Earlier this month, a federal appeals court affirmed the decision of a US District Judge striking down the legality of Medicaid work reporting requirements in Arkansas.
This is an important new development on top of federal district courts halting these programs in Kentucky and New Hampshire. While the court decision only applies to the injunction in Arkansas, it is likely to impact decision-makers in other states who are considering similar proposals and affirms the trend in states to back away from implementing them. A similar proposal has been introduced but not considered in West Virginia this legislative session (HB 4018).
If passed and implemented, an estimated 46,000 West Virginians or more would likely lose Medicaid coverage, leading to hundreds of millions of federal Medicaid dollars lost and doubtlessly spurring expensive litigation for the state.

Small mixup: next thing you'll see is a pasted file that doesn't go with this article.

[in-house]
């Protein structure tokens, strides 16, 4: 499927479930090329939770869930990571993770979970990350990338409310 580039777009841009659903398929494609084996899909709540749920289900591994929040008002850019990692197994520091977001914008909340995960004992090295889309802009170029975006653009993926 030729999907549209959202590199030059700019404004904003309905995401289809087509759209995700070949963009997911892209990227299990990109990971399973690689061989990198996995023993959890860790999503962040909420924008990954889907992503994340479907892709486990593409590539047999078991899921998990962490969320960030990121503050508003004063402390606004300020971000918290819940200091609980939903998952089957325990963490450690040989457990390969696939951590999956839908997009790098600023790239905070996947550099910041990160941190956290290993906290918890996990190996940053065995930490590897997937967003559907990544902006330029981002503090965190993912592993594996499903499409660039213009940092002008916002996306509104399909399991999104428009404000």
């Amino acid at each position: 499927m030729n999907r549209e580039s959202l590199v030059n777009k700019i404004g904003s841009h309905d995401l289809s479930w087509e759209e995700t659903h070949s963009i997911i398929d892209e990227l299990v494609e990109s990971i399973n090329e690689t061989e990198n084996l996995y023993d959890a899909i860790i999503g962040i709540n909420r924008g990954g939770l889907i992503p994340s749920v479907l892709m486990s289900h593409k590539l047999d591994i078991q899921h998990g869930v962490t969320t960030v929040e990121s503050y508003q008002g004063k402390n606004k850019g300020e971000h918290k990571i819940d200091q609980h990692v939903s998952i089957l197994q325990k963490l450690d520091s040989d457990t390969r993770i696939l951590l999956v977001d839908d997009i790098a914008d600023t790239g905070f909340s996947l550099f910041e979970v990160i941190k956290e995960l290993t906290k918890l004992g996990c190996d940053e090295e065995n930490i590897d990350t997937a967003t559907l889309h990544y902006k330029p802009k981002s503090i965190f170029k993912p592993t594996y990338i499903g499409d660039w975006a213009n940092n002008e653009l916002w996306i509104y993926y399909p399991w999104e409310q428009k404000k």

Read more in Kelly’s blog post.
Good news! Yesterday HB 4905, the Ban the Box Act, passed out of House Judiciary and will be on first reading in the House on Monday.
Thirty-five states and over 150 cities and counties have adopted what are widely known as “Ban the Box” policies. These policies provide applicants a fair chance at employment by removing the conviction history question from job applications and delaying background checks until later in the hiring process. This allows employers to judge applicants on their qualifications first, without the stigma of a record.
Read more in our report released last fall.
In other news, Senate Bill 286, which would have banned science-based syringe exchange programs looks to be finished for this session.